doubt, the native tongue of the nasal demons.


Dig the even newer still, yet more improved, sig!

 http://www.**--****.com/ ~phaywood/
"Ain't I'm a dog?" - Ronny Self, Ain't I'm a Dog, written by G. Sherry & W. Walker.
I know it's not "technically correct" English; but since when was rock & roll "technically correct"?

Similar Threads:

1.Strange thing about malloc()


I am writing a program that'll read binary integers from a file, put them 
into a dynamic array. THe array is first declared

int* a = malloc( sizeof( int ) * N )    <-- N is the number of slots.

When N is odd, the program will work just fine, however when N is even, it 
will not work.

Is it just a Win32-issue, or a bug?



Ronny Mandal

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associated attachments is strictly prohibited. If you are not an intended 
recipient, please notify the sender immediately by replying to this message 
or by telephone and delete this e-mail and any attachments permanently from 
your system.'ing malloc'd structure with malloc'd members

In the course of an assignment, I learned the hard way that I shouldn't try 
to free a malloc'd member of a malloc'd structure after having freed that 
structure  (i.e., free( structure );  free( structure->bufferspace ) ).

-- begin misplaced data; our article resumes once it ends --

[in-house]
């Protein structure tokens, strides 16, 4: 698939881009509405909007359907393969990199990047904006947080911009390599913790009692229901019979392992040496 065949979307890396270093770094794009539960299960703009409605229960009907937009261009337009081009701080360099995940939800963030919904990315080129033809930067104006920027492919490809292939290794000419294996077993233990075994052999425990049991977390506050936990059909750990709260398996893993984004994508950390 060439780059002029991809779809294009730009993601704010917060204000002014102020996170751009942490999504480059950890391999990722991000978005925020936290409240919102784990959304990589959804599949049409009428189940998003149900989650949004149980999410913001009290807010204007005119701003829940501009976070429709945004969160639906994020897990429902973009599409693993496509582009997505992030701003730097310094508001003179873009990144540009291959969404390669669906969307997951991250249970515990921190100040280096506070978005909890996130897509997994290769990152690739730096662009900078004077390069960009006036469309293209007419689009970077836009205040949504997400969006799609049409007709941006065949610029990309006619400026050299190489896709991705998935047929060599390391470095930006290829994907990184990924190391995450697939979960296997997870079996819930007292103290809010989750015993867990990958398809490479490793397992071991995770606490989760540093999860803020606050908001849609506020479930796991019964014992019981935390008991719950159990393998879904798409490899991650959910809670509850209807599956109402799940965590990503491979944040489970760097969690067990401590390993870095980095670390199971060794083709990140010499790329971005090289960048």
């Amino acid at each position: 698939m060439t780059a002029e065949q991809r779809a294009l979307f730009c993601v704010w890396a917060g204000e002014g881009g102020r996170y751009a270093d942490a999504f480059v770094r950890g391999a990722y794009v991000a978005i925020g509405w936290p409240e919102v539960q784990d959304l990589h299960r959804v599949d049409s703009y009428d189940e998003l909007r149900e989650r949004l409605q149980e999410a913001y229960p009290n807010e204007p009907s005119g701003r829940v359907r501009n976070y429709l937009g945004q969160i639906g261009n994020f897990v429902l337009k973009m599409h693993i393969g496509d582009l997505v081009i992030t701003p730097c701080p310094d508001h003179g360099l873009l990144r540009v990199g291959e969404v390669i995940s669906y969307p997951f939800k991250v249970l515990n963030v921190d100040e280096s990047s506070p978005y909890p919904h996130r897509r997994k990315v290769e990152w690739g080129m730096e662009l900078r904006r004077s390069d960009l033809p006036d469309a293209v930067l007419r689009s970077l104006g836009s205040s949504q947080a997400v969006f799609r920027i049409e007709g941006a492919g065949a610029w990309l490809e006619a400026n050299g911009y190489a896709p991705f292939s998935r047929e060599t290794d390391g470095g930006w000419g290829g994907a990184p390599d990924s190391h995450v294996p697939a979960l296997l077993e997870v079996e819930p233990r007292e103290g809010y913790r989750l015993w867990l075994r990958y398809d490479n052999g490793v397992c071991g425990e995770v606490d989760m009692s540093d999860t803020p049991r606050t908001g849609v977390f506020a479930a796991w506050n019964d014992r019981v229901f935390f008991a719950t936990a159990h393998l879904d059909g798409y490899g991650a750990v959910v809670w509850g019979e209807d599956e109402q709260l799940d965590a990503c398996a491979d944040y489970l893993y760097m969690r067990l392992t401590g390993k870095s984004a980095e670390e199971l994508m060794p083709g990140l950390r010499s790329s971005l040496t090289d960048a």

My question is, if I free just the structure, will the (e.g.) bufferspace be 
freed implicitly, or do I have to (as I currently am) free the members 


3.Malloc/Free - freeing memory allocated by malloc

Is it really necessary to call free()? Can I make the assumption that
the OS will do the clean up once the program terminates?

For a linked list, I can step through the list and free one node at a
time, but what about a dynamic array created by malloc?

   int *data = malloc(100 * sizeof(int));

Does free(data) frees all 100 elements or only the first one? Do I
have to do the following in a loop?


I appreciate your input.

Peter malloc or not to malloc?

I used to program C all the time, but that was years ago.  Since
then, continued use of languages like Java that take care of memory
management have made me soft and flabby.  Now I have to code
something in C, and I get the feeling that I'm courting memory
leaks and segmentation faults at every turn...

I'm writing a (Flex/Bison) parser that reads some serialized
representation of an arbitrarily complex C data structure, and